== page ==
Tag Archives: generosity

Damsel in Distress Part 759

It’s that time again. Time for me to dust off my recurring role as the damsel in distress. I’m beginning to fear I’ve been typecast by fate. So far this blog has entertained… well, not millions, but my definitely my husband as I lock my keys in the car, get stuck in the snow and give myself a black eye, just to name a few.

I have no one to blame but myself. Or my children, and the significant sleep deficit which is definitely their fault. But what kind of Mom blames her own children for her frazzled, overwhelmed and far-too-often absent minded performance?

This one. I blame them. I love them, but I blame this crazy, relentless, exhausting life and my subsequent doziness on those adorable mini people. I don’t know who I’m going to blame when they grow up and leave me.

cartMy latest drama begins in our local supermarket. I sped through my list as fast as humanly possible while the boy alternated between screaming at the top of his lungs (and he has some impressive pipes on him) and cheerfully pulling everything off the shelf as we rolled by. By the time I got to the checkout line I was frazzled and nearing defeat.

$188.33

More than I’d like, but par for the course these days for the feeding, cleaning and diapering a family of 6, at least in our part of the world. Four of us don’t even need diapers, so that’s a huge savings right there.

Feeling a little smug about my foresight, I pulled out my newly activated credit card. My wallet was stolen last week and I’ve been slowly re-making my plastic identity. It’s one of those extra tasks which seems insurmountable in the face of our usual daily grind. But I did it. I called the number. I even signed the back.

I did not, however, take note of the new pin number which would be arriving in the mail also.

*sigh*

So here we are, with a fully loaded cart of groceries, a half eaten bag of fishy crackers (see above re: screaming), a grumpy three-year-old, and the Perry the Platypus sticker he just stuck on my chin. Embarrassed, but not unused to this position, I tell my story and ask them to hold my groceries until I can return with yet another new credit card waiting patiently at home to be activated.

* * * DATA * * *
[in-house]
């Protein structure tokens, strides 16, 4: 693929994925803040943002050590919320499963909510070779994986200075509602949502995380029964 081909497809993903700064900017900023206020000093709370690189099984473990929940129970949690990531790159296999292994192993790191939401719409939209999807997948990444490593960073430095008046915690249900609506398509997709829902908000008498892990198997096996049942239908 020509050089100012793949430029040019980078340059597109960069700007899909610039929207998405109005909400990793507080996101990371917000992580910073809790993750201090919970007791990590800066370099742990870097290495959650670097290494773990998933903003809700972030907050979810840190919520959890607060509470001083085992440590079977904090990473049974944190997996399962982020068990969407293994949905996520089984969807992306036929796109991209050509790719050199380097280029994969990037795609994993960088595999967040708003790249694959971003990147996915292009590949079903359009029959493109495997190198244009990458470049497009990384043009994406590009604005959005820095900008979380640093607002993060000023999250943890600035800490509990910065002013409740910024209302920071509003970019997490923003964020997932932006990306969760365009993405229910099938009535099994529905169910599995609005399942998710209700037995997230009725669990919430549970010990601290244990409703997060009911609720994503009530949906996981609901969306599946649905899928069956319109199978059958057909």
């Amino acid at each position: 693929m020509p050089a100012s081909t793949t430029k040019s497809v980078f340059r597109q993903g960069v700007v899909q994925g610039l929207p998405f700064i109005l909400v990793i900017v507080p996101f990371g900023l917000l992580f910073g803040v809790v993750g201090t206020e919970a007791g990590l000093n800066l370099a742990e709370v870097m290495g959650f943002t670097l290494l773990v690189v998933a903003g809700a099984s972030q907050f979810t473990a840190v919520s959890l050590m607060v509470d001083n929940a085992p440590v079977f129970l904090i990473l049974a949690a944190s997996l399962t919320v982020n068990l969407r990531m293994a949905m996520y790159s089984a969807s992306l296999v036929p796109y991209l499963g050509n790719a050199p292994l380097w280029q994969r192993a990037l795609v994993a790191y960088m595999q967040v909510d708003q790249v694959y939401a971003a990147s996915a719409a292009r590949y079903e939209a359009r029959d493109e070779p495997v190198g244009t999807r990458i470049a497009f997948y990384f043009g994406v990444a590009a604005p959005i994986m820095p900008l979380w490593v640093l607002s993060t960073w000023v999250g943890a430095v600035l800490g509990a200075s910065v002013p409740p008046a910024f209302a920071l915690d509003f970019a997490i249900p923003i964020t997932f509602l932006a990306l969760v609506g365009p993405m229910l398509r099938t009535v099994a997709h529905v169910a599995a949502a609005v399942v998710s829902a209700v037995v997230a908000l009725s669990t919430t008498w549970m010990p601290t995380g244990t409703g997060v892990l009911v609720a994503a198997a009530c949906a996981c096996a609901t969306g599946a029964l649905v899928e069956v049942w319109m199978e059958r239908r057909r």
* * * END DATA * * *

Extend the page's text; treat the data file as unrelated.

I felt so bad for the man waiting behind me. He had a bag of oranges and a couple bananas. He was about my age, but polished, put together. The kind of guy who drives a nice car and goes to the gym a lot.

I wonder what he saw as I stood there in my second-hand boots, bags under my eyes and hair falling out of its clip. My son whining and grabbing me while sporting a wicked black eye and a runny nose. I was cringing inside. Feeling judged. Feeling humiliated.

As the checkout lady begins to wheel our cart away, he says, “Wait!”

He leans over and peers at my receipt. He pulls out his credit card. He waves his hand, like it’s no big deal.

“I’ll pay for it. Then you won’t have to come back. It’s my gift to you.”

“Uhhh… oh no, no.” I stammer. “It’s, like, $200. Really, it’s okay.”

He insists. He pays. He acts like it’s no big deal.

This was an extremely rare moment for me. I didn’t know what to say. I didn’t even know how to start. I was struck dumb. I hope I remembered to say Thank You. I hope I said it a lot.

As I packed my free groceries into the van, he began to drive away. I flagged him down, standing outside his window in the rain, so I could at least shake his hand and find out his name.

He told me that it seemed like I was having “a day,” plus having my wallet stolen and all… He said something about putting good out in the universe and it’d come back eventually. His name was Nick.